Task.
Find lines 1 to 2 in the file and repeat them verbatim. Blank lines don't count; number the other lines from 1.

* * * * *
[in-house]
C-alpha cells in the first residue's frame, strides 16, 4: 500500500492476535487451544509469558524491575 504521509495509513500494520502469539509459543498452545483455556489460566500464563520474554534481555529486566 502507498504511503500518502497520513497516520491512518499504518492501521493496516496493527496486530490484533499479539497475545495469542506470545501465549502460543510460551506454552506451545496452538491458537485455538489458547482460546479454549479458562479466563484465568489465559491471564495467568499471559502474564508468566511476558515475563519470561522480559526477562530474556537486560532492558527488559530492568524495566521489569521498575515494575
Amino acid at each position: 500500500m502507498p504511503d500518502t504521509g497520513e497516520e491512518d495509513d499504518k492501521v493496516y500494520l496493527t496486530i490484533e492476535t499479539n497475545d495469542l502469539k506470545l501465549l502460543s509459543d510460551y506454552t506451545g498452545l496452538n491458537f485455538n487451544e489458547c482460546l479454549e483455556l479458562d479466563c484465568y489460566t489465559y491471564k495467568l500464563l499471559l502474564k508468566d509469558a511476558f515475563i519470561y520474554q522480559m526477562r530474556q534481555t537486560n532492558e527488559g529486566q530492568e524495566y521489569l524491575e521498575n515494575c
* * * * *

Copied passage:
[in-house]
C-alpha cells in the first residue's frame, strides 16, 4: 500500500492476535487451544509469558524491575 504521509495509513500494520502469539509459543498452545483455556489460566500464563520474554534481555529486566 502507498504511503500518502497520513497516520491512518499504518492501521493496516496493527496486530490484533499479539497475545495469542506470545501465549502460543510460551506454552506451545496452538491458537485455538489458547482460546479454549479458562479466563484465568489465559491471564495467568499471559502474564508468566511476558515475563519470561522480559526477562530474556537486560532492558527488559530492568524495566521489569521498575515494575